5 Must-Have Machine Learning Skills

Next up, as part of our “5 must-have skills series”, we’d like to share with you the top 5 Machine Learning skills. The below is based on our internal data such as job briefs taken, job specs as well as our regular conversations with clients and candidates alike.

From our perspective, the top 5 most sought-after Machine Learning skills in candidates (not ranked in order) are as follows:

  1. Programming and Computer Science Principles
    Knowing the basics like data structures, algorithms and computer architecture is really important and the ability to implement, apply and adapt them while programming. Great ways to improve your skills in this are coding exercises, competitions or hackathons.
  2. Statistics and Probability
    Understanding the different probability theories that underpin Machine Learning algorithms as well as the fundamentals of probability is key. Knowledge of the field of statistics is also crucial to build and validate models from data.
  3. Modelling and Evaluating Data
    The skill to approximate the structure of a dataset and the ability to see patterns or predict the properties of occurrences that haven’t come up before. It’s also vital to be able to continuously evaluate the model being used to be able to choose a useful appropriate accuracy/error measure and allows you to continually tweak your model.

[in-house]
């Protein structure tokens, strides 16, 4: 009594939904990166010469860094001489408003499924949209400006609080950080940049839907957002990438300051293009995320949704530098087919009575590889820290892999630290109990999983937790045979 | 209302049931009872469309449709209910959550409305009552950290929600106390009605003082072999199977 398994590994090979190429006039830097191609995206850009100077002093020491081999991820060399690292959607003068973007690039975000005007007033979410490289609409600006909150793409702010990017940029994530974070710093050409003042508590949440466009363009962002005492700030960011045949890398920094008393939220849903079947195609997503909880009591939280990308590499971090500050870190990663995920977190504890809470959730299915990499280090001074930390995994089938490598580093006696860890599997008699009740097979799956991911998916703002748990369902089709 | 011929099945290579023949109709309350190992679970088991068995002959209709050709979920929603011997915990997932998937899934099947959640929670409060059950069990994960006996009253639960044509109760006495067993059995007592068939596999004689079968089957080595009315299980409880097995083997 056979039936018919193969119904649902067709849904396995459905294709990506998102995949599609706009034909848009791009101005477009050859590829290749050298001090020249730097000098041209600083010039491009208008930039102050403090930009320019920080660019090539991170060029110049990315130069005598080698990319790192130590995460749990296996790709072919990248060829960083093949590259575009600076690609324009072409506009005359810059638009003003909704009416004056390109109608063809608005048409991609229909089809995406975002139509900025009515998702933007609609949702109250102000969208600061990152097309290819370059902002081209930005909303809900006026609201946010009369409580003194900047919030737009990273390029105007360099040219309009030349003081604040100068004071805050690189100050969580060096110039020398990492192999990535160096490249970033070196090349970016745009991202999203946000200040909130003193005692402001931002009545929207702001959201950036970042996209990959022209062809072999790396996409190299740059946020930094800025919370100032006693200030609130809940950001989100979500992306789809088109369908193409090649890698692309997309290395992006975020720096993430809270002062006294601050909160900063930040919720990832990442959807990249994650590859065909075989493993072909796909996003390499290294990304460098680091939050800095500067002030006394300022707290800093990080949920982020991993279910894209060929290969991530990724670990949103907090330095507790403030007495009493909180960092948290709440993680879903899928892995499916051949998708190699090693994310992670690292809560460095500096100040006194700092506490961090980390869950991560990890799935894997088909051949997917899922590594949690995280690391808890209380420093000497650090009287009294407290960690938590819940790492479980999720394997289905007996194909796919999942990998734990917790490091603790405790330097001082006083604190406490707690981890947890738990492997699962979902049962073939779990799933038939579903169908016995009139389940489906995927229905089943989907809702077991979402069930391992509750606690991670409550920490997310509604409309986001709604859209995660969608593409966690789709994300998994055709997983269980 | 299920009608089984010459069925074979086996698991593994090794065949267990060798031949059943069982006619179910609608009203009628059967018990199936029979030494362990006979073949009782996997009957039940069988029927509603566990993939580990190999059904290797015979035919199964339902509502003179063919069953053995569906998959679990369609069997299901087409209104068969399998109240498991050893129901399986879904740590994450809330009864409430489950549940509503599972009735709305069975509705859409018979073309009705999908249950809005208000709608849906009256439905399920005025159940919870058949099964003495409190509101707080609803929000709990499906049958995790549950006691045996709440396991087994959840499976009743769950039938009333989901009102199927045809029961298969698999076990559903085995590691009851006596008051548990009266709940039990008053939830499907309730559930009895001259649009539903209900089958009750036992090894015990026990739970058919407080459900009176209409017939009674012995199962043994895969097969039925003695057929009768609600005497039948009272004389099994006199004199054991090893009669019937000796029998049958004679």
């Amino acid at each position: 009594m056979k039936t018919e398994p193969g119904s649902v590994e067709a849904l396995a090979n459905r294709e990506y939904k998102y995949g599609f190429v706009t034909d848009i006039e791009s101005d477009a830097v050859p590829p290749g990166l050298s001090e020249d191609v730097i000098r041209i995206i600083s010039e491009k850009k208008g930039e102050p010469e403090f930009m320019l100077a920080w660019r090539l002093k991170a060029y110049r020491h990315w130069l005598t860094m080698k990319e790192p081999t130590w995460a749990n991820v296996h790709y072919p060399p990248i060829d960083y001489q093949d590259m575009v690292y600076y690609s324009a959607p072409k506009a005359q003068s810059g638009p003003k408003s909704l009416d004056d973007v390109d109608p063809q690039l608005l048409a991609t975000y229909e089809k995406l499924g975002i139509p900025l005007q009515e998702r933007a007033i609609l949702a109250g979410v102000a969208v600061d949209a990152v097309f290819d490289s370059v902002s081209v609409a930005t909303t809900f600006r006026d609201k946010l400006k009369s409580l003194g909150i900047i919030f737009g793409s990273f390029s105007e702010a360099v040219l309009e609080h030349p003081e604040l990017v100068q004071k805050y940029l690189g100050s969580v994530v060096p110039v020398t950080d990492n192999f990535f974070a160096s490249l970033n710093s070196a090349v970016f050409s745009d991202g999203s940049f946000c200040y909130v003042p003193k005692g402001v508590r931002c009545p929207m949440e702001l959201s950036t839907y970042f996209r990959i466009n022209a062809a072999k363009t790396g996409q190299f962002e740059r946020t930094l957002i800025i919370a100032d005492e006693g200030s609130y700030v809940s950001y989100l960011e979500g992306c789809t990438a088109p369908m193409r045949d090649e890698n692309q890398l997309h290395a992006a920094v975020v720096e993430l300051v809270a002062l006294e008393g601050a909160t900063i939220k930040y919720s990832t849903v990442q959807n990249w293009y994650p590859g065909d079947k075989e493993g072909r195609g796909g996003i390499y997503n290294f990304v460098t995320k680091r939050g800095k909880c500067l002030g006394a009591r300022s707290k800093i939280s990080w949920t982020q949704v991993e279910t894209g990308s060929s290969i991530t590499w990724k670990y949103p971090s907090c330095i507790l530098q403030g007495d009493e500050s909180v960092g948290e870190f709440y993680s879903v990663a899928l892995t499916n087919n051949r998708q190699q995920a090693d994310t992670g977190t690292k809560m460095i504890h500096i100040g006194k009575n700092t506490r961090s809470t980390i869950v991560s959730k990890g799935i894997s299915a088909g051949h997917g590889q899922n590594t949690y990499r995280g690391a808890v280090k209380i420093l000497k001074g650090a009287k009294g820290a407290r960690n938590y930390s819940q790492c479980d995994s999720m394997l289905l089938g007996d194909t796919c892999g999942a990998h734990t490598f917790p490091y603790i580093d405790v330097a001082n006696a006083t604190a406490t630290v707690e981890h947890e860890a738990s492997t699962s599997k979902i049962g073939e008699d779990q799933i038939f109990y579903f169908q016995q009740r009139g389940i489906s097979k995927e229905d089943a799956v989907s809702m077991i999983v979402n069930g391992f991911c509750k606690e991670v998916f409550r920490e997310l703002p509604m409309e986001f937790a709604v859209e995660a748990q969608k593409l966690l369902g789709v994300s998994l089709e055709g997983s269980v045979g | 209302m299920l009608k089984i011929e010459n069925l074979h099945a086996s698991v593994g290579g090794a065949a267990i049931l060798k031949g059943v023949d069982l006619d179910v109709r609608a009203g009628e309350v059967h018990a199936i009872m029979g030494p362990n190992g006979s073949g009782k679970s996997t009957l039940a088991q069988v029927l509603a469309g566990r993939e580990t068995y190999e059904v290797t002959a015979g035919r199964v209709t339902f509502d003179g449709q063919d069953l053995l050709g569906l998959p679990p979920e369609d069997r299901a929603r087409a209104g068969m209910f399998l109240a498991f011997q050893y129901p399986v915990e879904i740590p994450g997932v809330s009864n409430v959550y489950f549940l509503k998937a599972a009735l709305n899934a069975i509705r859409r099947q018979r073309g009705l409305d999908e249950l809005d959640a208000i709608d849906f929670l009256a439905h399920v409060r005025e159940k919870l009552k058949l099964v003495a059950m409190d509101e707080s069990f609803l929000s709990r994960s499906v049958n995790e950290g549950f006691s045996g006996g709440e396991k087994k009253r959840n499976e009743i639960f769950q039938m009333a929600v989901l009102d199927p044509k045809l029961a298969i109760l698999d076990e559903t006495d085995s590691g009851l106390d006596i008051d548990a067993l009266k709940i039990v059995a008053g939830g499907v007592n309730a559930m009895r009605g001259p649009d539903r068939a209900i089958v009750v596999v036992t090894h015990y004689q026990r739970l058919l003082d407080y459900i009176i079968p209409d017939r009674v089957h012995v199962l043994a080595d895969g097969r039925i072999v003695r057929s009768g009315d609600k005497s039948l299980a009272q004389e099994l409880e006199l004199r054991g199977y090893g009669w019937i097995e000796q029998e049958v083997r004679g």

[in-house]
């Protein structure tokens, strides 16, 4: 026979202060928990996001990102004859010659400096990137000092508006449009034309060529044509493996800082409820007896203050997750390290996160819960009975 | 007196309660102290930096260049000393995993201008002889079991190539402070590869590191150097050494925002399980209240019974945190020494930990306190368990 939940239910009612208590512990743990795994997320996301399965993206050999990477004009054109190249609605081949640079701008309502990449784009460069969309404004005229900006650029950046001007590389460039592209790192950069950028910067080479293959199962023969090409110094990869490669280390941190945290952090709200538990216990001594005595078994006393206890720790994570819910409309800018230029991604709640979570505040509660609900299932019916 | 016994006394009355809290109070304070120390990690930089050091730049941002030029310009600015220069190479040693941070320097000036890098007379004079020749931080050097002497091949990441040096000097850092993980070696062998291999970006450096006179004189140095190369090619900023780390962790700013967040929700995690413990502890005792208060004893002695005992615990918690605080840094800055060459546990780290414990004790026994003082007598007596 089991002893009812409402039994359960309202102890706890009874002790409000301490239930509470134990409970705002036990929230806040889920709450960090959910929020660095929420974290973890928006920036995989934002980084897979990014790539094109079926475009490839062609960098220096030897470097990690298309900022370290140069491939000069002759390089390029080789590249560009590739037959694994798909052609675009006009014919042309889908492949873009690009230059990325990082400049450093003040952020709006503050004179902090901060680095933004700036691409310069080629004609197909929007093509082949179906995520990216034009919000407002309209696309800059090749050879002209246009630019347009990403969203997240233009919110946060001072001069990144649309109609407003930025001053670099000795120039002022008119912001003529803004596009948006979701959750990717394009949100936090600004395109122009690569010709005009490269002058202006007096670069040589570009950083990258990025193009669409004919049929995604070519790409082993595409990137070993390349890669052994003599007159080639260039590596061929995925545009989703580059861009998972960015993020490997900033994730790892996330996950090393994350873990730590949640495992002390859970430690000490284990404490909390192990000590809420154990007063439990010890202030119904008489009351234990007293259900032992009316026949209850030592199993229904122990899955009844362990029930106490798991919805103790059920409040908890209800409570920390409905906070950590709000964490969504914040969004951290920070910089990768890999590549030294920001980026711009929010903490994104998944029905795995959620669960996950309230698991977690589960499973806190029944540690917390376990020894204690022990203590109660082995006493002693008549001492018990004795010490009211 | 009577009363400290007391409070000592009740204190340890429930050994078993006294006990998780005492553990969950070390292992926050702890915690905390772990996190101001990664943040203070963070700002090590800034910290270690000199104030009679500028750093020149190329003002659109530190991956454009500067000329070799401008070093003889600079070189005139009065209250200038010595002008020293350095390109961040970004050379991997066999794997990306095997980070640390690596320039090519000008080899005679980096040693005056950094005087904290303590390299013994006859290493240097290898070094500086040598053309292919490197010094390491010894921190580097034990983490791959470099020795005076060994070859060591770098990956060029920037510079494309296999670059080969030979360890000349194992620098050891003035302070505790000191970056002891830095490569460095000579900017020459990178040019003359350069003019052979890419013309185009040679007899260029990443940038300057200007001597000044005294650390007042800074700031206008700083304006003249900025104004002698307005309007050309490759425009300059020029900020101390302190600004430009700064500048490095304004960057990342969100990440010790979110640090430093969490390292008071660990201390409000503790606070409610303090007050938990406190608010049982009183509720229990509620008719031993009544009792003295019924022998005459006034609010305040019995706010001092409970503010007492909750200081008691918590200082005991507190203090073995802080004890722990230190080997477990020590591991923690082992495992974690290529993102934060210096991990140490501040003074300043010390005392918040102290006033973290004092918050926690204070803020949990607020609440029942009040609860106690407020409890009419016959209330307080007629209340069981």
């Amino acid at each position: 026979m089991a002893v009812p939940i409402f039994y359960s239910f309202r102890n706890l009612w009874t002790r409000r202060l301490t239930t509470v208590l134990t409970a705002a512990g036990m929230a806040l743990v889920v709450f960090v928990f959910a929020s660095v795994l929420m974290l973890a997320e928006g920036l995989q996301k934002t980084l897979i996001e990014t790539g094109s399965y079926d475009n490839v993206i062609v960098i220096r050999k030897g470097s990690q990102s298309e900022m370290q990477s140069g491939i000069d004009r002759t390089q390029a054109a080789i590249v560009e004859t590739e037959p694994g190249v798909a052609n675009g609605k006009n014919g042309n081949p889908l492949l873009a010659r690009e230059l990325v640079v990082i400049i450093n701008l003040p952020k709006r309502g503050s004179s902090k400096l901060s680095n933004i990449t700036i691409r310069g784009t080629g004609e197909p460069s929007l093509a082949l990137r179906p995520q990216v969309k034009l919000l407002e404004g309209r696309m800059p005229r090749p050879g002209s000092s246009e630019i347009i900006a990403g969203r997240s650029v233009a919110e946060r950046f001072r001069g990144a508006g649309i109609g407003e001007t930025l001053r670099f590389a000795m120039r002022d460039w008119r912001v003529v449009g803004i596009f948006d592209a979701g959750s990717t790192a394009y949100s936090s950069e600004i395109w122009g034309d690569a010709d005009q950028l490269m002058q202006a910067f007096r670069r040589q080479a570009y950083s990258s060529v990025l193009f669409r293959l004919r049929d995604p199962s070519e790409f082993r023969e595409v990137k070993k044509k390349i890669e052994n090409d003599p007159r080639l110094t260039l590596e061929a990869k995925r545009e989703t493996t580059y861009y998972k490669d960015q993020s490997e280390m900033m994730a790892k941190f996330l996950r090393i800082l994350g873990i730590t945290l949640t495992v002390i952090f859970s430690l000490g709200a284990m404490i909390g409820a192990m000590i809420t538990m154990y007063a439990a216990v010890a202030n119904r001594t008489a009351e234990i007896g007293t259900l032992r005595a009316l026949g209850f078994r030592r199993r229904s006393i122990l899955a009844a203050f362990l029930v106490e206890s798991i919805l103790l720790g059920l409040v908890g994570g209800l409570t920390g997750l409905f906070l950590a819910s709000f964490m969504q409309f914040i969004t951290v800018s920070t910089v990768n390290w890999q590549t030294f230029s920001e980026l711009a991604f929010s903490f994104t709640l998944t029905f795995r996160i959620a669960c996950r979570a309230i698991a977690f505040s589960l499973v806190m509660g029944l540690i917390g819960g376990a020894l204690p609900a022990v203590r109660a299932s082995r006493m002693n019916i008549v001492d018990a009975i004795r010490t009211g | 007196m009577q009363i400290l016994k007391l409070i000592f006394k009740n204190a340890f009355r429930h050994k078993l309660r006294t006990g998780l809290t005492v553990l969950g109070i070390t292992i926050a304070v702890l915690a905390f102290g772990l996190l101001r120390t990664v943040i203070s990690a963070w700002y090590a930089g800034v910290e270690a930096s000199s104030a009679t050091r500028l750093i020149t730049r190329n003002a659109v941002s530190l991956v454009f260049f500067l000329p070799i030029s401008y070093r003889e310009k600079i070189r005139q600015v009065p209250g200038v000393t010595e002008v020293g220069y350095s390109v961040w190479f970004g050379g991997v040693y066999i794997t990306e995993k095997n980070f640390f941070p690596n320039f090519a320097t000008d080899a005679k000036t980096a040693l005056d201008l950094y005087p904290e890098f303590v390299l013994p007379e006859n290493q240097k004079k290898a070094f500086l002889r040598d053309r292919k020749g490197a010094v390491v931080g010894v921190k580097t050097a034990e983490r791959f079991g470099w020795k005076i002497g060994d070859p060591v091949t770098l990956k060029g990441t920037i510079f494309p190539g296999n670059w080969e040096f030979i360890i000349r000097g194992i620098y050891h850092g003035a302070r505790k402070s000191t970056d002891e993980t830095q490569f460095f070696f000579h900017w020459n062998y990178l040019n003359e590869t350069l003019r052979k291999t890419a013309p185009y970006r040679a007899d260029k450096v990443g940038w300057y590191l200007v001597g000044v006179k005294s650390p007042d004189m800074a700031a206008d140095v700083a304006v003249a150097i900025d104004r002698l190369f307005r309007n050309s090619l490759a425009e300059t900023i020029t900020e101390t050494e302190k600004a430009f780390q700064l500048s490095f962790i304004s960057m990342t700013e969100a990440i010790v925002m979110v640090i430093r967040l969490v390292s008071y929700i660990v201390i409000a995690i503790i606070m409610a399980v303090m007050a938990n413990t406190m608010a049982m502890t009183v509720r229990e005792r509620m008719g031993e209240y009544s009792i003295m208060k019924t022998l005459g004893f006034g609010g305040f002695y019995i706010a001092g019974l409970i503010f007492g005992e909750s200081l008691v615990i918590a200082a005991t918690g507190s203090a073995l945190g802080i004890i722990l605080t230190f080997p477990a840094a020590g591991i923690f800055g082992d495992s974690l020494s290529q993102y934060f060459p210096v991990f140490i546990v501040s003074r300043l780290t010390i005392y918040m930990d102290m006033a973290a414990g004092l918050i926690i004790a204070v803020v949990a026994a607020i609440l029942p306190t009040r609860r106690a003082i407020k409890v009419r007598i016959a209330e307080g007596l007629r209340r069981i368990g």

4. Algorithms and Libraries
    Being able to implement Machine Learning algorithms involves the selection of an appropriate model, the right libraries and packages, a procedure to fit the data and an understanding of how these parameters will affect learning. It’s also important to know the pros and cons of each approach and then potential pitfalls of using a certain model over another.
  5. Software Engineering and System Design
    An understanding of how all the pieces work together when developing the ecosystem that fits into a product or service is very important. Overall, a Machine Learning Engineer’s goal is the delivery of a piece of software, so being able to understand the potential pitfalls caused by not being able to scale your algorithms is really important for productivity, quality and collaboration.